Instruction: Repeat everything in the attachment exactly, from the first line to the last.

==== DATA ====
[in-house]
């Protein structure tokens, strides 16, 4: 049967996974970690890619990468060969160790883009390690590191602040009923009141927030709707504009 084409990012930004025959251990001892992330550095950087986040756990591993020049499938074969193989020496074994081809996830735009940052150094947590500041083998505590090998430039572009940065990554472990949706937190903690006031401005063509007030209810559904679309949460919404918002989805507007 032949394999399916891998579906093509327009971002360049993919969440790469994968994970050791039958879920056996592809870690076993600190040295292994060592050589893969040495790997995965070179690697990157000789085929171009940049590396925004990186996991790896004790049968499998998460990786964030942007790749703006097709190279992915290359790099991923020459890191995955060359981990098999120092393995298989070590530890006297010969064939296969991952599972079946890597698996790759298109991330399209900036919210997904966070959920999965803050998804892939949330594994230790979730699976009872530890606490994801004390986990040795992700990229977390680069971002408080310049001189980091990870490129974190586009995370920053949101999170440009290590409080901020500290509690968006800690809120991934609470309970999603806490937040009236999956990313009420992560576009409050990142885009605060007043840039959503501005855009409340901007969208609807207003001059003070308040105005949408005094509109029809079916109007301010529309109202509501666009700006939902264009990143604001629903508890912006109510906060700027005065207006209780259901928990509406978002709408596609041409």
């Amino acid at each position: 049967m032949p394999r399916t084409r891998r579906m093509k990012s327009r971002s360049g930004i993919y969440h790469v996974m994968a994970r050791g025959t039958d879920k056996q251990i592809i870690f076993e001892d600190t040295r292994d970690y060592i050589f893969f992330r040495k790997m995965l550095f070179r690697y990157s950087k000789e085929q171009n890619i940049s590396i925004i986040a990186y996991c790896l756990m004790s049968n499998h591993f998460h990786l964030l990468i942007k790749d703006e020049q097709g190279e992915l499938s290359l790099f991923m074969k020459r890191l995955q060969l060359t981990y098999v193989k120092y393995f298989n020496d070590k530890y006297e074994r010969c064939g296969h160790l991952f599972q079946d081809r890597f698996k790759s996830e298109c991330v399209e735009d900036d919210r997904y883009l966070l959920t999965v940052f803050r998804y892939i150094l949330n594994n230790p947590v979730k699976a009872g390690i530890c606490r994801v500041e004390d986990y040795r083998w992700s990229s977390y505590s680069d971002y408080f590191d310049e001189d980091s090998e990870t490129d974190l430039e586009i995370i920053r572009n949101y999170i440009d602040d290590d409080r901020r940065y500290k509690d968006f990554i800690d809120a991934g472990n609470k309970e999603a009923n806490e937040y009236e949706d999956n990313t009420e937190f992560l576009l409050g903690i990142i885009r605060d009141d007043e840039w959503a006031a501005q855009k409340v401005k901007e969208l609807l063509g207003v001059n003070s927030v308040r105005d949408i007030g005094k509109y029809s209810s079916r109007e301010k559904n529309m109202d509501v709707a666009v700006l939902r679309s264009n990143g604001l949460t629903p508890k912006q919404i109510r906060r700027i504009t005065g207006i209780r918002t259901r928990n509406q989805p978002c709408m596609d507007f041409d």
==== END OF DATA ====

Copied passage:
[in-house]
């Protein structure tokens, strides 16, 4: 049967996974970690890619990468060969160790883009390690590191602040009923009141927030709707504009 084409990012930004025959251990001892992330550095950087986040756990591993020049499938074969193989020496074994081809996830735009940052150094947590500041083998505590090998430039572009940065990554472990949706937190903690006031401005063509007030209810559904679309949460919404918002989805507007 032949394999399916891998579906093509327009971002360049993919969440790469994968994970050791039958879920056996592809870690076993600190040295292994060592050589893969040495790997995965070179690697990157000789085929171009940049590396925004990186996991790896004790049968499998998460990786964030942007790749703006097709190279992915290359790099991923020459890191995955060359981990098999120092393995298989070590530890006297010969064939296969991952599972079946890597698996790759298109991330399209900036919210997904966070959920999965803050998804892939949330594994230790979730699976009872530890606490994801004390986990040795992700990229977390680069971002408080310049001189980091990870490129974190586009995370920053949101999170440009290590409080901020500290509690968006800690809120991934609470309970999603806490937040009236999956990313009420992560576009409050990142885009605060007043840039959503501005855009409340901007969208609807207003001059003070308040105005949408005094509109029809079916109007301010529309109202509501666009700006939902264009990143604001629903508890912006109510906060700027005065207006209780259901928990509406978002709408596609041409």
């Amino acid at each position: 049967m032949p394999r399916t084409r891998r579906m093509k990012s327009r971002s360049g930004i993919y969440h790469v996974m994968a994970r050791g025959t039958d879920k056996q251990i592809i870690f076993e001892d600190t040295r292994d970690y060592i050589f893969f992330r040495k790997m995965l550095f070179r690697y990157s950087k000789e085929q171009n890619i940049s590396i925004i986040a990186y996991c790896l756990m004790s049968n499998h591993f998460h990786l964030l990468i942007k790749d703006e020049q097709g190279e992915l499938s290359l790099f991923m074969k020459r890191l995955q060969l060359t981990y098999v193989k120092y393995f298989n020496d070590k530890y006297e074994r010969c064939g296969h160790l991952f599972q079946d081809r890597f698996k790759s996830e298109c991330v399209e735009d900036d919210r997904y883009l966070l959920t999965v940052f803050r998804y892939i150094l949330n594994n230790p947590v979730k699976a009872g390690i530890c606490r994801v500041e004390d986990y040795r083998w992700s990229s977390y505590s680069d971002y408080f590191d310049e001189d980091s090998e990870t490129d974190l430039e586009i995370i920053r572009n949101y999170i440009d602040d290590d409080r901020r940065y500290k509690d968006f990554i800690d809120a991934g472990n609470k309970e999603a009923n806490e937040y009236e949706d999956n990313t009420e937190f992560l576009l409050g903690i990142i885009r605060d009141d007043e840039w959503a006031a501005q855009k409340v401005k901007e969208l609807l063509g207003v001059n003070s927030v308040r105005d949408i007030g005094k509109y029809s209810s079916r109007e301010k559904n529309m109202d509501v709707a666009v700006l939902r679309s264009n990143g604001l949460t629903p508890k912006q919404i109510r906060r700027i504009t005065g207006i209780r918002t259901r928990n509406q989805p978002c709408m596609d507007f041409d």